Photo credit: Greg O’Beirne. Waimakariri River, Canterbury, New Zealand.
Where have you been swimming this summer? The beach? A river? Or have you avoided swimming because you’re not sure about whether the water will make you sick? Or maybe your local swimming hole has dried up.
In recent years, the custom of heading to your nearest river for a dip on a hot summer’s day has all but died out. My inbox has been cluttered with health warnings, toxic algal bloom alerts and water restriction notices over the past month. Potentially toxic algal blooms in rivers and lakes mean these water bodies are off limits for swimming.
Identifying the causes of low flows and polluted rivers is critical to tackling the pollution, cleaning up rivers and lakes and protecting our aquifers. There is extensive scientific and other evidence that pastoral agriculture, dairy farming and intensive sheep and beef and arable farming are the major contributors to declining water quality in New Zealand over the last 25 years.
A recent opinion piece by Jon Morgan said dairy farmers unfairly cop the blame for poor water quality. This criticism could ease if the industry recognised that there are enough, and in many places, too many cows, and if the sector’s major focus was to add value to the existing milk supply while reducing its substantial environmental hoofprint.
Many dairy farmers are trying to do the right thing. Yet as a landmark 2013 report by Parliament’s environmental watchdog, Dr Jan Wright made clear, even if every farmer used best land management practices – planting stream banks and closely monitoring soil moisture levels to avoid flushing excess nutrients into waterways – water quality in many catchments across New Zealand would continue to decline. This is because of the large scale of land-use change to uses which leach nutrients.
We have reached the limit of dairy cow numbers in New Zealand but neither Fonterra with its aim of growing milk supply, nor Dairy NZ, will acknowledge this. While total dairy cow numbers have dropped slightly with the decline in dairy pay outs, the national dairy herd of 6.5 million in June 2015 is the equivalent to a human population of more than 90 million but without the sewage treatment.
In the last decade, 600 cow dairy farms have been established in drought prone areas such as the Mackenzie Basin. Here large amounts of artificial fertiliser and water have to be applied just to grow grass, while the light, stony soils leak nutrients into aquifers. This landscape was not made to sustain dairy farms; so why are we bending nature to our will to make it happen?
People are still allowed to choose a land use and a livelihood that we know is unsustainable because of weak Government policy, regional plan provisions under the RMA and misleading signals.
The emphasis in National’s Primary Growth Partnership is on increasing primary sector exports and on technological innovation, and it has spent more than $271 million to date. Government funding help for agriculture should focus much more on understanding natural systems; soils, climate, waterways; and how we use them to grow food and fibre sustainably within environmental limits.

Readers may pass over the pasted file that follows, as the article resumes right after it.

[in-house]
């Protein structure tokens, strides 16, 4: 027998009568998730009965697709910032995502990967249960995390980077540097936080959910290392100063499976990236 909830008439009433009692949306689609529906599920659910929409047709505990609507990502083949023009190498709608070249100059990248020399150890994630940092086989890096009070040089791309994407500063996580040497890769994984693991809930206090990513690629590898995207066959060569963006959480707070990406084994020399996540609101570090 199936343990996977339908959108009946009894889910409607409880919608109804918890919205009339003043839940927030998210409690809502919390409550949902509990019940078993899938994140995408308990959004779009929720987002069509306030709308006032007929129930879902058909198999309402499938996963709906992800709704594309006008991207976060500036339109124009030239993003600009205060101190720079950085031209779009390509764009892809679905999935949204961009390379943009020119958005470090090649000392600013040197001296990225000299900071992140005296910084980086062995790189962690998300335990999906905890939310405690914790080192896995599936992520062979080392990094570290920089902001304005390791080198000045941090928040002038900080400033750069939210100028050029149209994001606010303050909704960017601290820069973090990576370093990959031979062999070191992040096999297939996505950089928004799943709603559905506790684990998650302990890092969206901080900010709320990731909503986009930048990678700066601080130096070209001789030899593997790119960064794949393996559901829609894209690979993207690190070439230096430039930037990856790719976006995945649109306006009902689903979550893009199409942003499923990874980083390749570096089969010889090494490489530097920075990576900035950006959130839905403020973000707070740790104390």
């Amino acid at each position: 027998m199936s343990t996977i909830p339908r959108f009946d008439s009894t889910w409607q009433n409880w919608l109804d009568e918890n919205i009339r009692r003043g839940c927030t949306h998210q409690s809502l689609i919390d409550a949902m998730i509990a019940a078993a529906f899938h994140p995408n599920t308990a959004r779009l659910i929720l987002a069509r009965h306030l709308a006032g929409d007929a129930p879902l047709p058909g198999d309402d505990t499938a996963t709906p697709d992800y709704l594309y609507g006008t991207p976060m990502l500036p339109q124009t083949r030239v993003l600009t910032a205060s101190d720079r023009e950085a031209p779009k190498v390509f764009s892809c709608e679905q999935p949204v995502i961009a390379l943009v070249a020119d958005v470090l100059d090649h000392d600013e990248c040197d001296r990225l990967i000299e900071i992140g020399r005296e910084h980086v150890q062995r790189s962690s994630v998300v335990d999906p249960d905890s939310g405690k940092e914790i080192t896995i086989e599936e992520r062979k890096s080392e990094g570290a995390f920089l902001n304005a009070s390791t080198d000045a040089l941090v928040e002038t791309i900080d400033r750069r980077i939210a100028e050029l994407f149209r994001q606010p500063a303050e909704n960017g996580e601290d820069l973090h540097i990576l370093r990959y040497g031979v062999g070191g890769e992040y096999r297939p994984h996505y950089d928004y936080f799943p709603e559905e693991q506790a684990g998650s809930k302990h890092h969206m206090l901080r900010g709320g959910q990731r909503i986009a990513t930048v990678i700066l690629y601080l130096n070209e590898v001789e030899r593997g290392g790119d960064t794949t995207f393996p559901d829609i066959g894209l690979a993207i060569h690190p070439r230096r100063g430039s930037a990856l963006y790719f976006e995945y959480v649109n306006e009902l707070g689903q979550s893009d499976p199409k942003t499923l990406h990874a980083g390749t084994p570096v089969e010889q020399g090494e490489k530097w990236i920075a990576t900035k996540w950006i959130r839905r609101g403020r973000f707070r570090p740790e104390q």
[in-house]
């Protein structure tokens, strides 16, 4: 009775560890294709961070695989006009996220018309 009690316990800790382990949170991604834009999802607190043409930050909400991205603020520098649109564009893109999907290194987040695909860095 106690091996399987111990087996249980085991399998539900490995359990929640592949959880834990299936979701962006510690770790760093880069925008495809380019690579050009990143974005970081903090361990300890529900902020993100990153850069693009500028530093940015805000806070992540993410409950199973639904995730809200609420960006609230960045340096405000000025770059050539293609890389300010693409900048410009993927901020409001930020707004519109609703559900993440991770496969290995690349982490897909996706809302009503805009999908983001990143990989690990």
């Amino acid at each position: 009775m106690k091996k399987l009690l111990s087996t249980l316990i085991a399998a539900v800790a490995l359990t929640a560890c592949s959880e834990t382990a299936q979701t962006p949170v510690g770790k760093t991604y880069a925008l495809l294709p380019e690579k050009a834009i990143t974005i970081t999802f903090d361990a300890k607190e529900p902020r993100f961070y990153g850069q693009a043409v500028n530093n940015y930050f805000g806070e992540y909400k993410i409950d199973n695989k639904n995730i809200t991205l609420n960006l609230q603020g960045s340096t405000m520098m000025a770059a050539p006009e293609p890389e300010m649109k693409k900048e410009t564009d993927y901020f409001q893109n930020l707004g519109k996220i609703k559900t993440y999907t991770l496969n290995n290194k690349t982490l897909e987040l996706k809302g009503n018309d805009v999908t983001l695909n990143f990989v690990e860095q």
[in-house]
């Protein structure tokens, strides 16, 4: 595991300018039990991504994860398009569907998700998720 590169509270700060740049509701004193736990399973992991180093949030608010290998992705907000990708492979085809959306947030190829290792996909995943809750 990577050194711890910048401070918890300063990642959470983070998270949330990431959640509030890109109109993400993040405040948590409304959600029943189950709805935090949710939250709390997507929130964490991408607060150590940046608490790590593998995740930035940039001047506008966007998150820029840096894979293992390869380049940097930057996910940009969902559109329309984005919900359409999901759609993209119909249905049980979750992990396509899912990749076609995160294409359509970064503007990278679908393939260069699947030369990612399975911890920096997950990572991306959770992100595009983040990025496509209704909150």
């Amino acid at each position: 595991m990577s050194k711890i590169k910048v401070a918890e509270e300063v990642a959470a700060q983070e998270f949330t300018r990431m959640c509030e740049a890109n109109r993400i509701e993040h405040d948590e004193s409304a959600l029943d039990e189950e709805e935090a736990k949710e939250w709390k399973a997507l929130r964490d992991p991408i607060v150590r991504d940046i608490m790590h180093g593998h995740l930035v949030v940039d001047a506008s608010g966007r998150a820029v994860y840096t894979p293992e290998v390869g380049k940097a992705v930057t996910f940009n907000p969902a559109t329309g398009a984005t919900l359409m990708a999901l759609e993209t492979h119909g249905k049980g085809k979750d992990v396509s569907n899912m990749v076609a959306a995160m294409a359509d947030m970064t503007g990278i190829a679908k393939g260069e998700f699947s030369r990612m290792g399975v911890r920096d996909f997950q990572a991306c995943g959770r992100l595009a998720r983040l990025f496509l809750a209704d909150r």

Massive public subsidies for irrigation through the Crown Irrigation Investment Ltd with its $400 million budget and its support for mega dams such as the proposed Ruataniwha scheme send the wrong signals. They promote further dairy expansion in areas such as Hawke’s Bay despite the area being better suited to horticulture.
Instead we need a stronger National Policy Statement for Freshwater which sets a national bottom line of rivers being suitable for swimming not just wading and which has tighter controls on nutrients. This would require regional councils to better control land uses that affect waterways and provide better guidance for farmers.
Phasing out the use of palm kernel expeller, a by-product of rainforest destruction, as a supplementary feed should encourage a return to less intensive stocking, and grass fed farming systems. Less intensive systems with lower input costs can increase farmers’ returns.
If dairying and the rest of the agricultural sector had to account for their climate pollution, this would help level the playing field for climate positive land uses such as forestry. Currently there is no requirement to account for climate pollution in decisions about whether to add another 100 cows or use land to grow timber or apples.
We could work to give integrity to our “clean and green” brand by implementing a sustainability strategy for New Zealand food and agriculture, as Ireland is doing with its Origin Green programme. In Ireland each producer commits to having a five year sustainability plan with measurable targets to reduce their environmental impacts, provide social benefits to local communities and make their business more sustainable. The plans are independently assessed and audited annually. Around 55,000 Irish farms and 95% of food and drink manufacturers are now involved.
We need to change the signposts and Government incentives to encourage a more diverse and resilient primary sector, one which is less reliant on environmental degradation and financial debt. That’s success for everyone.